• Summer: Orchids, dahlias, zinnias, freesia, sunflowers and daisies.
  • Autumn: Calla lilies, marigolds, sunflowers, chrysanthemums, roses and yarrow.
  • Winter: Jasmine, holly, gardenias, poinsettias, camellias and mini gerberas.

Choosing the right flower for the season will ensure they bloom on time and look stunning.

3. Get Started Inside

You don't have to rush outside to begin planting. Instead, create an indoor setup with small pots. Use high-quality soil and water often, as the seeds will always need to stay moist. As your seeds begin to germinate, you can keep an eye on the process.

The seed packet, or a quick online search, will tell you when germination should happen. Some flowers can take up to a month to sprout, so be patient.

4. Find a Sunny Spot

Once your seedlings begin to push through the soil and expose themselves to light, it's time to take them outdoors. Find a spot that gets plenty of sun but won't collect excess water. Be sure to clear any weeds before planting your seedlings.

Once planted, you'll need to support, feed and maintain your plants. Add stakes for plants like sweet peas, which need support to grow up. You should also add fertilizer — either store-bought or homemade. If you decide to make your own, there are plenty of organic recipes you can follow.

5. Harvest with Care

When your plants begin to flower, you'll need to regularly chop off dead flower heads to ensure they keep producing. Once you're ready to harvest for your wedding, bring clean buckets and a sharp pair of scissors. Cut the stems at a 45-degree angle and remove stray leaves before placing in the bucket.

The best time of day to harvest flowers is in the morning when the stems are fully turgid (filled with water). The flowers will also be coated with morning dew, making them even more beautiful and fragrant as you walk through the garden.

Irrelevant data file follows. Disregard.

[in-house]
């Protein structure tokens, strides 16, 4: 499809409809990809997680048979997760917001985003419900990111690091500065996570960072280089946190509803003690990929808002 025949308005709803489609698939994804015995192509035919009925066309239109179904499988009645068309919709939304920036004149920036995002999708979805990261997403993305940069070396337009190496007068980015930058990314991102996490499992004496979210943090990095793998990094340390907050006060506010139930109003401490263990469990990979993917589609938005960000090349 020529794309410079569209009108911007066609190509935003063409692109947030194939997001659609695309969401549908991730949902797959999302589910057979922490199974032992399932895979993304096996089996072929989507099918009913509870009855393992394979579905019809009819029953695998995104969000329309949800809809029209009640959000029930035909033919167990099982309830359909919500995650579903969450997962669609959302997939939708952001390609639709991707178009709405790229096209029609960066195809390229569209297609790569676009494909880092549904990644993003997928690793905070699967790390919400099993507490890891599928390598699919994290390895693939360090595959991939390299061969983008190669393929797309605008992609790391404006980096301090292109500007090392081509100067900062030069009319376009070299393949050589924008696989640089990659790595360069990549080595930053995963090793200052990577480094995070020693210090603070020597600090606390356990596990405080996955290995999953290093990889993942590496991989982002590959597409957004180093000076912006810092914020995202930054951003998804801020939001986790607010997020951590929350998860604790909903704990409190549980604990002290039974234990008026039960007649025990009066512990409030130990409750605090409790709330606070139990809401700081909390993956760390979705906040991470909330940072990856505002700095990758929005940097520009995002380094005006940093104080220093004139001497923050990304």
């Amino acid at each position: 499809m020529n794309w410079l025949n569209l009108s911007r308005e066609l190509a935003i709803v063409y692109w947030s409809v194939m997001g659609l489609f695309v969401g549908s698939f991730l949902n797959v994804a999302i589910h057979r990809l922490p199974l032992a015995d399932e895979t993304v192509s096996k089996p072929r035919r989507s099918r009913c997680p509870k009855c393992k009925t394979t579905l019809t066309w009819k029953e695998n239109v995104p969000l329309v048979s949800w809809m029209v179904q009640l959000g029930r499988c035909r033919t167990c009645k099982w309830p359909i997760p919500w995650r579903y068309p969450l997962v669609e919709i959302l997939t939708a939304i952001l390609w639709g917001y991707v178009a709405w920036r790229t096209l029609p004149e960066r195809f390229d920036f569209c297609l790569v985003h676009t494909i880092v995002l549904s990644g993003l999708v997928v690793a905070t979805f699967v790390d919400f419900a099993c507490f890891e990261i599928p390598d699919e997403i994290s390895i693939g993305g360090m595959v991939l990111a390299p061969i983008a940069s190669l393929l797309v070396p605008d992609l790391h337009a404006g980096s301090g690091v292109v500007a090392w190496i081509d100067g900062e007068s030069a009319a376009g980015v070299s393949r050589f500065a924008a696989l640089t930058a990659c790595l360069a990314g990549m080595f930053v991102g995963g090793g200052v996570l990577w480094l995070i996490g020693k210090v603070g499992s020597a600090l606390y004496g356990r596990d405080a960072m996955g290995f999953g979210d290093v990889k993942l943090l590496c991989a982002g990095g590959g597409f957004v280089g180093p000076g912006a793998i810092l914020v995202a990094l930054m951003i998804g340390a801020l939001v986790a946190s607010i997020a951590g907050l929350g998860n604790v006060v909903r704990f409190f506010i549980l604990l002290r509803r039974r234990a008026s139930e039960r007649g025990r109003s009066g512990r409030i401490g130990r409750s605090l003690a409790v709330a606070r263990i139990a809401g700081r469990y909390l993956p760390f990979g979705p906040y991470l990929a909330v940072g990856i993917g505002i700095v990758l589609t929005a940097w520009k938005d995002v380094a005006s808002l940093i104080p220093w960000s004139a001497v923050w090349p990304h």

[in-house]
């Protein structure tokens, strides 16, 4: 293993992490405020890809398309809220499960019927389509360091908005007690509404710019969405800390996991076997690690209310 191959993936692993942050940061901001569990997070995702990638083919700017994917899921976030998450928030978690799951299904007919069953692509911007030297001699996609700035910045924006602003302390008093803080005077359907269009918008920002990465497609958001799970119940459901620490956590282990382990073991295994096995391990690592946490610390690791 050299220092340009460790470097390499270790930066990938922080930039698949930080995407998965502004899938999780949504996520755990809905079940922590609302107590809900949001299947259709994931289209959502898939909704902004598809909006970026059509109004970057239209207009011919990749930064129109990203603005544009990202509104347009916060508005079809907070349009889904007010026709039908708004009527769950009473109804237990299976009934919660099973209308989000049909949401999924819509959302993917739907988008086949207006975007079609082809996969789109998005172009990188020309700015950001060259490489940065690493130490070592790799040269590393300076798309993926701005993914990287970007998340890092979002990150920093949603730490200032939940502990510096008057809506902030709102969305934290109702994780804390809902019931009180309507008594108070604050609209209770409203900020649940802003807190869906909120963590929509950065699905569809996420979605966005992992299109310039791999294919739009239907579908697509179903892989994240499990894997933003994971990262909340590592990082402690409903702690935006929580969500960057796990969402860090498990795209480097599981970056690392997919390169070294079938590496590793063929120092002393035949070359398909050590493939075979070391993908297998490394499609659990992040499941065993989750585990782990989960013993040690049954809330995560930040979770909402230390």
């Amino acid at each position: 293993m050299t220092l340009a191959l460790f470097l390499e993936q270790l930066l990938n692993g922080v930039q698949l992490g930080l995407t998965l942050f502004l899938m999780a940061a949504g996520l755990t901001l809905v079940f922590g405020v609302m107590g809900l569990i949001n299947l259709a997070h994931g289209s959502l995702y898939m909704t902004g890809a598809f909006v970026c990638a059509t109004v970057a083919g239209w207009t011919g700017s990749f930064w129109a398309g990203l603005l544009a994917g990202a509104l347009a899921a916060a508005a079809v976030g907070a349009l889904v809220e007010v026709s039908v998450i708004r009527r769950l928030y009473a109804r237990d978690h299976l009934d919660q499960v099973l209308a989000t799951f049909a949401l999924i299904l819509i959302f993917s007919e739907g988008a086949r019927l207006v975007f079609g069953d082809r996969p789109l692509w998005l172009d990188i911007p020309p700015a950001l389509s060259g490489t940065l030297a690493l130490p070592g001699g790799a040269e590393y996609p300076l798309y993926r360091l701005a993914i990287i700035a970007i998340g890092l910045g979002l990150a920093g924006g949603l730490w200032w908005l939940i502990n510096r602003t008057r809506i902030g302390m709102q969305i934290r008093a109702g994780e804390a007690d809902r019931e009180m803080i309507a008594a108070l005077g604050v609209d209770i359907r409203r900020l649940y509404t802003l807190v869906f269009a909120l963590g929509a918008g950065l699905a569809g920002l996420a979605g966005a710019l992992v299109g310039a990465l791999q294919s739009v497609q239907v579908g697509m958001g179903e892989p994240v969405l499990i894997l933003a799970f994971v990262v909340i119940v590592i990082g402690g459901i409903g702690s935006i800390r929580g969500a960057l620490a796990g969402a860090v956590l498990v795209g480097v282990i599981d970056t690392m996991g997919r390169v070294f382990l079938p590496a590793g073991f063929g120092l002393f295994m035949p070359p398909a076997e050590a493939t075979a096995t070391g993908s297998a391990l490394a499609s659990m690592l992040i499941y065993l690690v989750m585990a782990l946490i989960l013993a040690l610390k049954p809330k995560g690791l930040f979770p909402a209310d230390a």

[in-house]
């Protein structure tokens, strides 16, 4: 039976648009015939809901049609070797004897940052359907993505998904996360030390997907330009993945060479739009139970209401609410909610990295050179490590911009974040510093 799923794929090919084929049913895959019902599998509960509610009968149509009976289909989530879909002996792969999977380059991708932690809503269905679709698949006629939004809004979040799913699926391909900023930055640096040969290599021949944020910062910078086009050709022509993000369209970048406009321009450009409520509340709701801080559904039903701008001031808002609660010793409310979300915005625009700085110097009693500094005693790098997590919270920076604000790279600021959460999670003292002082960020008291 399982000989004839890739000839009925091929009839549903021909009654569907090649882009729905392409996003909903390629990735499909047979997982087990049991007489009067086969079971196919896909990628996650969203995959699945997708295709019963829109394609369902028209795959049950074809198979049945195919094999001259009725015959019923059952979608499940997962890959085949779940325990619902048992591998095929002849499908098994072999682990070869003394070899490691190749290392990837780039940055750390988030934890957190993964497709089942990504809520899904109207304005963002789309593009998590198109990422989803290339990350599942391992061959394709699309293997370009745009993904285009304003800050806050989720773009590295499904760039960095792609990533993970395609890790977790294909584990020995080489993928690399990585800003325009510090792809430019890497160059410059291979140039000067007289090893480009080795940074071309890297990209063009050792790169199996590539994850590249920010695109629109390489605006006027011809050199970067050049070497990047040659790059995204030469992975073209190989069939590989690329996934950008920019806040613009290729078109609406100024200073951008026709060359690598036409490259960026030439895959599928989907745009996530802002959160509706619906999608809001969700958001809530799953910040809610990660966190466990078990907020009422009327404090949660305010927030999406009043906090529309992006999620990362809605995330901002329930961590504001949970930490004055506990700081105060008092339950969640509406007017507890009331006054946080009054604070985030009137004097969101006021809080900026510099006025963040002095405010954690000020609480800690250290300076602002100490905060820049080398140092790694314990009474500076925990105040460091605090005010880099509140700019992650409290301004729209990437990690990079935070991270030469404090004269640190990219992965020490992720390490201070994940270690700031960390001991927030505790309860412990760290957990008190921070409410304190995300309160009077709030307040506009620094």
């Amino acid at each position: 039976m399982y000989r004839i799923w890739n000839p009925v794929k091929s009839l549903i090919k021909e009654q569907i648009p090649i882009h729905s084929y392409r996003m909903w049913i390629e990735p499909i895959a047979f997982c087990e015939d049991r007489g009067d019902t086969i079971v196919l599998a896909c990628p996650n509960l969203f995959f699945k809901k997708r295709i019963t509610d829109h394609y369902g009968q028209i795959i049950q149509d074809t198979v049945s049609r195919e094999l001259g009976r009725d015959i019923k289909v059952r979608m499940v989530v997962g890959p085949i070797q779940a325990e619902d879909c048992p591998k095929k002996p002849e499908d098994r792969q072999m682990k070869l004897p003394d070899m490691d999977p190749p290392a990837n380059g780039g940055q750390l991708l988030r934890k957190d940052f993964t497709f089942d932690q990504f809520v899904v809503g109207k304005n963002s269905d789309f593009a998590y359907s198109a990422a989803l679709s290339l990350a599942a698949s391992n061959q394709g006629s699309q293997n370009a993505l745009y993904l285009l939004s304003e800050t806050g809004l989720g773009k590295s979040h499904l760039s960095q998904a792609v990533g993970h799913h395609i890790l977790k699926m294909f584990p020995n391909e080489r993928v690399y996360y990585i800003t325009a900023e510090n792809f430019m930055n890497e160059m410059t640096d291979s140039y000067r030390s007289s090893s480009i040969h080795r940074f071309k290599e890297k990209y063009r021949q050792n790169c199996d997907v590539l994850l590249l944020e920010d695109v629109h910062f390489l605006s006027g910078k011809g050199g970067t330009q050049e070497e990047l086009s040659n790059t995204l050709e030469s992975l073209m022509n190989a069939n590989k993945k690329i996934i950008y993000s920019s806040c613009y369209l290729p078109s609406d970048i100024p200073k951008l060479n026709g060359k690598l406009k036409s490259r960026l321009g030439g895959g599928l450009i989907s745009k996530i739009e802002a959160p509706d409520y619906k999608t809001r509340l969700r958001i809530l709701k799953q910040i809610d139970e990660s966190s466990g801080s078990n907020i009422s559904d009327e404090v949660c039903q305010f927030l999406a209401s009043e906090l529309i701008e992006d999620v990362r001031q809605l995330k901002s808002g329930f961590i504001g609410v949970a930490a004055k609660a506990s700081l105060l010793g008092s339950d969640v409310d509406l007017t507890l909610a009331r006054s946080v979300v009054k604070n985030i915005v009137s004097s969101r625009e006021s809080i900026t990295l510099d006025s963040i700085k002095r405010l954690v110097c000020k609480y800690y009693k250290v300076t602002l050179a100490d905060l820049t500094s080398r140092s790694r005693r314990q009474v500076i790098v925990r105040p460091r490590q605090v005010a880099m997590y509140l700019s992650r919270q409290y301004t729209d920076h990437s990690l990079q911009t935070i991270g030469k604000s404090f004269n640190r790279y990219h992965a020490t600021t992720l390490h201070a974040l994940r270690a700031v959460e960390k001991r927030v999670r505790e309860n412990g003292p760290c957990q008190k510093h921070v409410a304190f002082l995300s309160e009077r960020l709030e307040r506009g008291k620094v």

6. Design an Arrangement

You have your flowers — so now what? It's time to arrange them! Seek a variety of textures and shapes when mixing your flowers. Create a balance between what's simple and what's visually stunning.

Once you've picked your assortment, it's time to assemble. Select a base and fill the inside with a chicken wire foundation. The wire will hold your flowers in place as you find the perfect design.

Growing Your Own Wedding Flowers

Weddings are expensive, with floral arrangements making up a large chunk of the price tag. While you might save money with imported flowers, they can sometimes be treated with harmful pesticides. By growing your own flowers, you can save a lot of money while also giving a personal touch to the look of your wedding.

Functional Flooring for Your Farmhouse and Homestead

Kacey BradleyWhether you're starting new construction or want a modern update, there are plenty of flooring options that can add functionality to your homestead. From durable to stylish, the best option will depend entirely on your wants and needs.

Look through the following five farmhouse flooring choices to see which will work best for you.

1. Tile

If you want a flooring option that will make your farm or homestead look great, consider tile. Tile flooring is easy to install and extremely resistant to wear and staining. It's also cost-effective, as it is around the same price as other flooring materials but can last much longer, around 75 to 100 years if cared for properly.

Ceramic tiles have a protective glaze on the surface to make them water-resistant, the perfect option for rooms which might get wet or humid, such as the bathroom, kitchen or laundry room.

Installing tile can also increase the resale value of your homestead, should you ever choose to put it on the market.

2. Linoleum

The most significant benefit to choosing linoleum flooring is the price. Compared to options like tile and hardwood, it's much cheaper. Be aware linoleum will not last as long as other materials, typically needing a replacement after 10 or 20 years.

This type of flooring is a practical, low-maintenance option for a farmhouse or homestead. While linoleum should be polished twice a year to maintain its finish, it is typically water-tight and resistant to staining. Try to avoid cleaners with strong alkalies, such as bleach, ammonia and baking soda, as they can damage the finish. It a stain does occur, it's possible to remove the single tile of linoleum and re-polish it or replace it altogether.

3. Vinyl

Vinyl flooring comes in both wide sheets and square tiles. While sheet vinyl flooring is more resistant to water damage and staining, many people prefer the look and aesthetic of tiles. This type of flooring is great for high-traffic areas, as it's inexpensive and also durable.

Vinyl is a suitable flooring option for second-floor rooms, as it can help reduce noise. Since it comes in a broad range of colors, styles and patterns, you can easily find flooring that matches your homestead's style. Some vinyl comes with faux wood grains which helps replicate hardwood planks.

wood flooring
Photo by DDP on Unsplash

4. Wood